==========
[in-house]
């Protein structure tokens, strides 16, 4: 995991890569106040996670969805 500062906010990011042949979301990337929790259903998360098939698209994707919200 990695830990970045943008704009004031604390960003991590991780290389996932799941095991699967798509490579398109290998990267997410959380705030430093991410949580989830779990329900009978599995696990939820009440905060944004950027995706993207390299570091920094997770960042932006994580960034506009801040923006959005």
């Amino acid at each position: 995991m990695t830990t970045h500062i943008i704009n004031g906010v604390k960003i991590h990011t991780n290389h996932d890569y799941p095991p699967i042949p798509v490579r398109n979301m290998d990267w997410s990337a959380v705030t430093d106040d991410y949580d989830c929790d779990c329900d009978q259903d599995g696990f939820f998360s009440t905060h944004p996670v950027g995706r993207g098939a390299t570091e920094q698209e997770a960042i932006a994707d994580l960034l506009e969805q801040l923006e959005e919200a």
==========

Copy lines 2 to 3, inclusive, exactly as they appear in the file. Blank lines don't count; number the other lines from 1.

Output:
């Protein structure tokens, strides 16, 4: 995991890569106040996670969805 500062906010990011042949979301990337929790259903998360098939698209994707919200 990695830990970045943008704009004031604390960003991590991780290389996932799941095991699967798509490579398109290998990267997410959380705030430093991410949580989830779990329900009978599995696990939820009440905060944004950027995706993207390299570091920094997770960042932006994580960034506009801040923006959005």
């Amino acid at each position: 995991m990695t830990t970045h500062i943008i704009n004031g906010v604390k960003i991590h990011t991780n290389h996932d890569y799941p095991p699967i042949p798509v490579r398109n979301m290998d990267w997410s990337a959380v705030t430093d106040d991410y949580d989830c929790d779990c329900d009978q259903d599995g696990f939820f998360s009440t905060h944004p996670v950027g995706r993207g098939a390299t570091e920094q698209e997770a960042i932006a994707d994580l960034l506009e969805q801040l923006e959005e919200a």